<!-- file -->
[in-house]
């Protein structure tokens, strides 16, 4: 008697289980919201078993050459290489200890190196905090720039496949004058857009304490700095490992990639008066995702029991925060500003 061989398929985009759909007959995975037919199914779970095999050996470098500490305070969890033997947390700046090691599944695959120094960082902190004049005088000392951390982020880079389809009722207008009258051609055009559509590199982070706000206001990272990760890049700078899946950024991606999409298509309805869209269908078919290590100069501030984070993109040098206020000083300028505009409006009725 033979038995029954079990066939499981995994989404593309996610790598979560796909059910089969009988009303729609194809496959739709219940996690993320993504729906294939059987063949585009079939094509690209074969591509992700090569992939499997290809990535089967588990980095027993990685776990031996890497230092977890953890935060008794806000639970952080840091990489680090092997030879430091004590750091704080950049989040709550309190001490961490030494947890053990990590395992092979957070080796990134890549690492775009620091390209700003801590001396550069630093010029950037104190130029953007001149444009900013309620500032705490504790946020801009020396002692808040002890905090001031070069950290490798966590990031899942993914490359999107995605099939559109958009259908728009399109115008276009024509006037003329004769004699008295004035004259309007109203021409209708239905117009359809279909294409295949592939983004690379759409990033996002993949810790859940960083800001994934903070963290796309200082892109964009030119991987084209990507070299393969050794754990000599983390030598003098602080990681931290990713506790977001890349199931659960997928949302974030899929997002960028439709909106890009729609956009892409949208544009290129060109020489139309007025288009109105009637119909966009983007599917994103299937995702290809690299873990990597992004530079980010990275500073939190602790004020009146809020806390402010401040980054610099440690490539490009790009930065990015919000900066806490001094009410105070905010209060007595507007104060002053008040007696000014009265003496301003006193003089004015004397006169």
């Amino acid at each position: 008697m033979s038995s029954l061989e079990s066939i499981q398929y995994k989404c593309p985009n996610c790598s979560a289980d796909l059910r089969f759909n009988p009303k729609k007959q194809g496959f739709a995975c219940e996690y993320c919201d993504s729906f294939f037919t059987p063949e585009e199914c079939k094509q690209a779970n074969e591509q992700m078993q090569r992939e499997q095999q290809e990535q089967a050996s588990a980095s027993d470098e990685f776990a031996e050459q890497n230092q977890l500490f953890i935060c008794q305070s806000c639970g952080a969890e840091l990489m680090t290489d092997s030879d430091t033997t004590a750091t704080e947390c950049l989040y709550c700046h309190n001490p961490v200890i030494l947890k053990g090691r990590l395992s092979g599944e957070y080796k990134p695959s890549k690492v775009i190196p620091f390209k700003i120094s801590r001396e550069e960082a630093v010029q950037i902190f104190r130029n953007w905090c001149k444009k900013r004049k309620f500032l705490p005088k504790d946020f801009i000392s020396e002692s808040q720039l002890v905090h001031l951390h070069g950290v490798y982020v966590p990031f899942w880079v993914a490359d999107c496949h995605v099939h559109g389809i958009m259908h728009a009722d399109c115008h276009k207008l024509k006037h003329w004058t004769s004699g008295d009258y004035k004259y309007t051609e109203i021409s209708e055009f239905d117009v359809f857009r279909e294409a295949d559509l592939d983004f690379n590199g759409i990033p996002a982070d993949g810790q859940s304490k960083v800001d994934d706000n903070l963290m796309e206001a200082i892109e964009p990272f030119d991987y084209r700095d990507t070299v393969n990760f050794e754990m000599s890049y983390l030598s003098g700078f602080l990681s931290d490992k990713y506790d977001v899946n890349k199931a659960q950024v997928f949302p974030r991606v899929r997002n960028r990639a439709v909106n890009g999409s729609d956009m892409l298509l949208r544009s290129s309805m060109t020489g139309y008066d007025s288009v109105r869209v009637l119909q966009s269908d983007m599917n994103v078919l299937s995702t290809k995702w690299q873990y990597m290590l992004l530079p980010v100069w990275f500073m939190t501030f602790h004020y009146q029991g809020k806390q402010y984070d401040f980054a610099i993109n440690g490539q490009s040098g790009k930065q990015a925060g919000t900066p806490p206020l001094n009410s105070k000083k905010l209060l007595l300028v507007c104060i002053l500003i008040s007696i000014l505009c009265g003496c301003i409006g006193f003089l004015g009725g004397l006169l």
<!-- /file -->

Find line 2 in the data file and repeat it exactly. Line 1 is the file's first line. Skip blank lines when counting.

């Protein structure tokens, strides 16, 4: 008697289980919201078993050459290489200890190196905090720039496949004058857009304490700095490992990639008066995702029991925060500003 061989398929985009759909007959995975037919199914779970095999050996470098500490305070969890033997947390700046090691599944695959120094960082902190004049005088000392951390982020880079389809009722207008009258051609055009559509590199982070706000206001990272990760890049700078899946950024991606999409298509309805869209269908078919290590100069501030984070993109040098206020000083300028505009409006009725 033979038995029954079990066939499981995994989404593309996610790598979560796909059910089969009988009303729609194809496959739709219940996690993320993504729906294939059987063949585009079939094509690209074969591509992700090569992939499997290809990535089967588990980095027993990685776990031996890497230092977890953890935060008794806000639970952080840091990489680090092997030879430091004590750091704080950049989040709550309190001490961490030494947890053990990590395992092979957070080796990134890549690492775009620091390209700003801590001396550069630093010029950037104190130029953007001149444009900013309620500032705490504790946020801009020396002692808040002890905090001031070069950290490798966590990031899942993914490359999107995605099939559109958009259908728009399109115008276009024509006037003329004769004699008295004035004259309007109203021409209708239905117009359809279909294409295949592939983004690379759409990033996002993949810790859940960083800001994934903070963290796309200082892109964009030119991987084209990507070299393969050794754990000599983390030598003098602080990681931290990713506790977001890349199931659960997928949302974030899929997002960028439709909106890009729609956009892409949208544009290129060109020489139309007025288009109105009637119909966009983007599917994103299937995702290809690299873990990597992004530079980010990275500073939190602790004020009146809020806390402010401040980054610099440690490539490009790009930065990015919000900066806490001094009410105070905010209060007595507007104060002053008040007696000014009265003496301003006193003089004015004397006169």